K. C. Chakrabarty, Deputy Governor of RBI in this speech clarifies the meaning of inclusive growth.
Inclusive growth as the literal meaning of the two words refers to both the pace and the pattern of the economic growth. The literature on the subject draws fine distinction between direct income redistribution or shared growth and inclusive growth. The inclusive growth approach takes a longer term perspective as the focus is on productive employment rather than on direct income redistribution, as a means of increasing incomes for excluded groups. Inclusive growth is, therefore, supposed to be inherently sustainable as distinct from income distribution schemes which can in the short run reduce the disparities, between the poorest and the rest, which may have arisen on account of policies intended to jumpstart growth. While income distribution schemes can allow people, to benefit from economic growth in the short run, inclusive growth allows people to “contribute to and benefit from economic growth”.
The ‘inclusive growth’ as a strategy of economic development received attention owing to a rising concern that the benefits of economic growth have not been equitably shared. Growth is inclusive when it creates economic opportunities along with ensuring equal access to them. Apart from addressing the issue of inequality, the inclusive growth may also make the poverty reduction efforts more effective by explicitly creating productive economic opportunities for the poor and vulnerable sections of the society. The inclusive growth by encompassing the hitherto excluded population can bring in several other benefits as well to the economy. The concept “Inclusion” should be seen as a process of including the excluded as agents whose participation is essential in the very design of the development process, and not simply as welfare targets of development programmes (Planning Commission, 2007).
Hmm.. What we seem to be doing is just opposite. Just throwing more and more schemes/funds in the name of inclusive growth. Which also does not help given the state and scale of corruption.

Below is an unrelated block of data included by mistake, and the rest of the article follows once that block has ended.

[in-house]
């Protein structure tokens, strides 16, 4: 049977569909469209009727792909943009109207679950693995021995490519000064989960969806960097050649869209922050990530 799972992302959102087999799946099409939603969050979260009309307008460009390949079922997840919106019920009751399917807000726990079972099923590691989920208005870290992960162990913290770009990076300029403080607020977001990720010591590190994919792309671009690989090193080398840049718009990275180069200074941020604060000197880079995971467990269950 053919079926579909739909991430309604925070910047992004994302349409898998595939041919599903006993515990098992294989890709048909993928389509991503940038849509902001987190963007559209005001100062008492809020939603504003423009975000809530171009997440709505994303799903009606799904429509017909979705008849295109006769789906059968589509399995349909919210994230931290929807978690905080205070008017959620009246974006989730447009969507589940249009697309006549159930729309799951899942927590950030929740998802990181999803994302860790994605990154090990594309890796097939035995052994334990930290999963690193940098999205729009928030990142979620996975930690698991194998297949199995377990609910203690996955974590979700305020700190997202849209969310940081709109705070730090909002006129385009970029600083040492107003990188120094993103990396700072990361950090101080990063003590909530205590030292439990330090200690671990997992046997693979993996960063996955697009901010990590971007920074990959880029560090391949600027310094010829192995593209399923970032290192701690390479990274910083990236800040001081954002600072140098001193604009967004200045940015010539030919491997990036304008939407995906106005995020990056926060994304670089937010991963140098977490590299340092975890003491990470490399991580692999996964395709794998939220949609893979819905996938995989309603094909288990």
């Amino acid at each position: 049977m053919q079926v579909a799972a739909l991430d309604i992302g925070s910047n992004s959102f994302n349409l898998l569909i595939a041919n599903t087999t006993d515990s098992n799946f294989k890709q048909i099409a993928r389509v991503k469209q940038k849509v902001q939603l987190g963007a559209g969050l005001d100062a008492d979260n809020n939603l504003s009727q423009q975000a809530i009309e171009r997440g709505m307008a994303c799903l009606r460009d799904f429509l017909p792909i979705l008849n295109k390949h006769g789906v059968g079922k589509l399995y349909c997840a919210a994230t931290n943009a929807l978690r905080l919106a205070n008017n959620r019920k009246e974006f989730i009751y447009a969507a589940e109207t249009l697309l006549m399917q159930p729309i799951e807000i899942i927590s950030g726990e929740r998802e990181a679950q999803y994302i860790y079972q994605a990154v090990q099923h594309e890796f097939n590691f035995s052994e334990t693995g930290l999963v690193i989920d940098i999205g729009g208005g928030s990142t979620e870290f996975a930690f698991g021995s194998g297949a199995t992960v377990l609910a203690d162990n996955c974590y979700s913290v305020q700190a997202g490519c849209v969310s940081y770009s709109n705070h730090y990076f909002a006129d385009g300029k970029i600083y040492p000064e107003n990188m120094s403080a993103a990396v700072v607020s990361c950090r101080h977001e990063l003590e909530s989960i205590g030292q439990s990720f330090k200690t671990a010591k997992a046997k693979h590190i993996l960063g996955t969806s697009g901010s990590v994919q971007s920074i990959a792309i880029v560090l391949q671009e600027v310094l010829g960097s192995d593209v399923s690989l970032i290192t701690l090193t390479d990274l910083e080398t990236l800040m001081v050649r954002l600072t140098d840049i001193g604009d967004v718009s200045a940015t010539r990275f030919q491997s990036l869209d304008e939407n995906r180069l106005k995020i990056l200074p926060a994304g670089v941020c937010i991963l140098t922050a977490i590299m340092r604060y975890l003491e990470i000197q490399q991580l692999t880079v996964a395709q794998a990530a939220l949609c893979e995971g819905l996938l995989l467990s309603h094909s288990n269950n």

This obviously is also the easy way as helping people participate in inclusive growth requires many reforms.
The speech then goes onto talk about financial sector and how financial inclusion can help in achieving the overall inclusion. In the end Gov says:
In conclusion, I would like to reiterate that the current policy objective of inclusive growth with stability is not possible without achieving universal Financial Inclusion. Thus, financial inclusion is no longer a policy choice today but a policy compulsion. And as agents entrusted with the task of achieving financial inclusion, the role of the mainstream financial sector in achieving inclusive growth becomes central.
I am all for financial inclusion but just focusing on financial inclusion without real sector inclusion is going to create major problems. And in India, we seem to be moving somewhat on financial inclusion (though it mainly means micro credit as of now) but nothing at all is happening on real inclusion front.
This is pretty similar to general role of finance as well. It works best in economies which create and provide opportunities for people. It is like one of the oils in the economic engine. Principles of finance and inclusive finance are much similar. Financial inclusion is actually a deficiency of the financial system to provide basic financial services to people. Hence, the focus on Financial inclusion. Other than that nothing much changes.